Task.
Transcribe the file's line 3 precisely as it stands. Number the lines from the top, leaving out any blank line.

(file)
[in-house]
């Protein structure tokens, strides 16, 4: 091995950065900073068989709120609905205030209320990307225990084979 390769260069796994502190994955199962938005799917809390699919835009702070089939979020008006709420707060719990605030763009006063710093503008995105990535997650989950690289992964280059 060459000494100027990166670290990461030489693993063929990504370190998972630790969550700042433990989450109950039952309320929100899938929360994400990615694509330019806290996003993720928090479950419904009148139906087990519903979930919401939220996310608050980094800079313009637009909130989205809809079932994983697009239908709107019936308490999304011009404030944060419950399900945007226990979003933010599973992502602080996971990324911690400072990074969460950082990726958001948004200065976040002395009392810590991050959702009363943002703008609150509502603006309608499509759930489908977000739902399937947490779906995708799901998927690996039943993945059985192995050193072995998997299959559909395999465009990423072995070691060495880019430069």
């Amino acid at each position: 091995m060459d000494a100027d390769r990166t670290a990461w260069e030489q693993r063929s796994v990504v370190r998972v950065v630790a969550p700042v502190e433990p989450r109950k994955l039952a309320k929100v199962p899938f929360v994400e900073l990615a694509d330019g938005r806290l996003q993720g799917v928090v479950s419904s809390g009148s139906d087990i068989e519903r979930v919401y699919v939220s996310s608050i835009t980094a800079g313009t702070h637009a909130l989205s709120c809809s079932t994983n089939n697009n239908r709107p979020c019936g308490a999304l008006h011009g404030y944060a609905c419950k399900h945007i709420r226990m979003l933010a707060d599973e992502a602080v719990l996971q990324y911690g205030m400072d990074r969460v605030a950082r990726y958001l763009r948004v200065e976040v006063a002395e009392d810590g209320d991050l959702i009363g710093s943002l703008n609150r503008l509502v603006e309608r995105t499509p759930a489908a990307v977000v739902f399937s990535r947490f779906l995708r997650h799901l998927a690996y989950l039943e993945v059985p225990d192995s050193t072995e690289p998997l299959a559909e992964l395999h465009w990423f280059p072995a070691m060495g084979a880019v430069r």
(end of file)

């Amino acid at each position: 091995m060459d000494a100027d390769r990166t670290a990461w260069e030489q693993r063929s796994v990504v370190r998972v950065v630790a969550p700042v502190e433990p989450r109950k994955l039952a309320k929100v199962p899938f929360v994400e900073l990615a694509d330019g938005r806290l996003q993720g799917v928090v479950s419904s809390g009148s139906d087990i068989e519903r979930v919401y699919v939220s996310s608050i835009t980094a800079g313009t702070h637009a909130l989205s709120c809809s079932t994983n089939n697009n239908r709107p979020c019936g308490a999304l008006h011009g404030y944060a609905c419950k399900h945007i709420r226990m979003l933010a707060d599973e992502a602080v719990l996971q990324y911690g205030m400072d990074r969460v605030a950082r990726y958001l763009r948004v200065e976040v006063a002395e009392d810590g209320d991050l959702i009363g710093s943002l703008n609150r503008l509502v603006e309608r995105t499509p759930a489908a990307v977000v739902f399937s990535r947490f779906l995708r997650h799901l998927a690996y989950l039943e993945v059985p225990d192995s050193t072995e690289p998997l299959a559909e992964l395999h465009w990423f280059p072995a070691m060495g084979a880019v430069r």